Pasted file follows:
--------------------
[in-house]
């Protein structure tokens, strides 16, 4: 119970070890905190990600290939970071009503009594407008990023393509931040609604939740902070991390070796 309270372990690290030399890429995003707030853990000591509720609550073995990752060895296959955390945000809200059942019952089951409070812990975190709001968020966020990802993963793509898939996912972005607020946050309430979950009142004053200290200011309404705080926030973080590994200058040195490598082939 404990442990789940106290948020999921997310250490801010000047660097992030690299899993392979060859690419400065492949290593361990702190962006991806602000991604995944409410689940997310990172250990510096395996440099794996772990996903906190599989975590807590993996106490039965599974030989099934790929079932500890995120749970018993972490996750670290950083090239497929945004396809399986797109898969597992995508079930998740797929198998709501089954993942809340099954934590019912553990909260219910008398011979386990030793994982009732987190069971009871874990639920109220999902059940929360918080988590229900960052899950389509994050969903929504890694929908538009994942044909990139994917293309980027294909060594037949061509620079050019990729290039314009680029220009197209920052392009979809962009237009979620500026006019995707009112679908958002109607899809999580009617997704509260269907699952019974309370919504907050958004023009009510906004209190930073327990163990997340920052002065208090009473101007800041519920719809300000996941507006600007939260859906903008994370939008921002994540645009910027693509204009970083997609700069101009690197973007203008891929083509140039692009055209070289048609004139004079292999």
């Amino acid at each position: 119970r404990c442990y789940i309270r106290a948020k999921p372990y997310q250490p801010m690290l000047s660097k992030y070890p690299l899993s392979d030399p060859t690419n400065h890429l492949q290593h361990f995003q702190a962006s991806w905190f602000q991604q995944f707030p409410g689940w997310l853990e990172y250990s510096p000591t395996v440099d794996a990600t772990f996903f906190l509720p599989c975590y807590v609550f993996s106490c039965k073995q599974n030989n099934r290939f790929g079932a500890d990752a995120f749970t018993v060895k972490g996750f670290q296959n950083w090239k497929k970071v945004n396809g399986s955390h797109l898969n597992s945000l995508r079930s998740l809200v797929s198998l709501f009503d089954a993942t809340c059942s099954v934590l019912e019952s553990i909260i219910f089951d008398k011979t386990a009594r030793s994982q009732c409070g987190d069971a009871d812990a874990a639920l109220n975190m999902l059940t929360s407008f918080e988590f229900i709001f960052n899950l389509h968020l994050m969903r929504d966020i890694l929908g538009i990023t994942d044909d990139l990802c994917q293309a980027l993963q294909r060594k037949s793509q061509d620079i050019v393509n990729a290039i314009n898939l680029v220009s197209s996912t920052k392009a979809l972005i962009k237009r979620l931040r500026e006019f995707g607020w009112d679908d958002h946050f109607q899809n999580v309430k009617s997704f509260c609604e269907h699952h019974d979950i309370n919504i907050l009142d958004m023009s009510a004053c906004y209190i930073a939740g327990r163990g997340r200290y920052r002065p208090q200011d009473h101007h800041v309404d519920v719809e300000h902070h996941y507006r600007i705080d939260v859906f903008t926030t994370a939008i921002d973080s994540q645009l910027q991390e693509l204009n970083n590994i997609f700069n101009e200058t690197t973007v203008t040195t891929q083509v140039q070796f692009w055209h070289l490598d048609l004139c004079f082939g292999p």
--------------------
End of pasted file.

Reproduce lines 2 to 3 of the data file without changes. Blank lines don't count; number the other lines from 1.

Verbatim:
């Protein structure tokens, strides 16, 4: 119970070890905190990600290939970071009503009594407008990023393509931040609604939740902070991390070796 309270372990690290030399890429995003707030853990000591509720609550073995990752060895296959955390945000809200059942019952089951409070812990975190709001968020966020990802993963793509898939996912972005607020946050309430979950009142004053200290200011309404705080926030973080590994200058040195490598082939 404990442990789940106290948020999921997310250490801010000047660097992030690299899993392979060859690419400065492949290593361990702190962006991806602000991604995944409410689940997310990172250990510096395996440099794996772990996903906190599989975590807590993996106490039965599974030989099934790929079932500890995120749970018993972490996750670290950083090239497929945004396809399986797109898969597992995508079930998740797929198998709501089954993942809340099954934590019912553990909260219910008398011979386990030793994982009732987190069971009871874990639920109220999902059940929360918080988590229900960052899950389509994050969903929504890694929908538009994942044909990139994917293309980027294909060594037949061509620079050019990729290039314009680029220009197209920052392009979809962009237009979620500026006019995707009112679908958002109607899809999580009617997704509260269907699952019974309370919504907050958004023009009510906004209190930073327990163990997340920052002065208090009473101007800041519920719809300000996941507006600007939260859906903008994370939008921002994540645009910027693509204009970083997609700069101009690197973007203008891929083509140039692009055209070289048609004139004079292999």
């Amino acid at each position: 119970r404990c442990y789940i309270r106290a948020k999921p372990y997310q250490p801010m690290l000047s660097k992030y070890p690299l899993s392979d030399p060859t690419n400065h890429l492949q290593h361990f995003q702190a962006s991806w905190f602000q991604q995944f707030p409410g689940w997310l853990e990172y250990s510096p000591t395996v440099d794996a990600t772990f996903f906190l509720p599989c975590y807590v609550f993996s106490c039965k073995q599974n030989n099934r290939f790929g079932a500890d990752a995120f749970t018993v060895k972490g996750f670290q296959n950083w090239k497929k970071v945004n396809g399986s955390h797109l898969n597992s945000l995508r079930s998740l809200v797929s198998l709501f009503d089954a993942t809340c059942s099954v934590l019912e019952s553990i909260i219910f089951d008398k011979t386990a009594r030793s994982q009732c409070g987190d069971a009871d812990a874990a639920l109220n975190m999902l059940t929360s407008f918080e988590f229900i709001f960052n899950l389509h968020l994050m969903r929504d966020i890694l929908g538009i990023t994942d044909d990139l990802c994917q293309a980027l993963q294909r060594k037949s793509q061509d620079i050019v393509n990729a290039i314009n898939l680029v220009s197209s996912t920052k392009a979809l972005i962009k237009r979620l931040r500026e006019f995707g607020w009112d679908d958002h946050f109607q899809n999580v309430k009617s997704f509260c609604e269907h699952h019974d979950i309370n919504i907050l009142d958004m023009s009510a004053c906004y209190i930073a939740g327990r163990g997340r200290y920052r002065p208090q200011d009473h101007h800041v309404d519920v719809e300000h902070h996941y507006r600007i705080d939260v859906f903008t926030t994370a939008i921002d973080s994540q645009l910027q991390e693509l204009n970083n590994i997609f700069n101009e200058t690197t973007v203008t040195t891929q083509v140039q070796f692009w055209h070289l490598d048609l004139c004079f082939g292999p």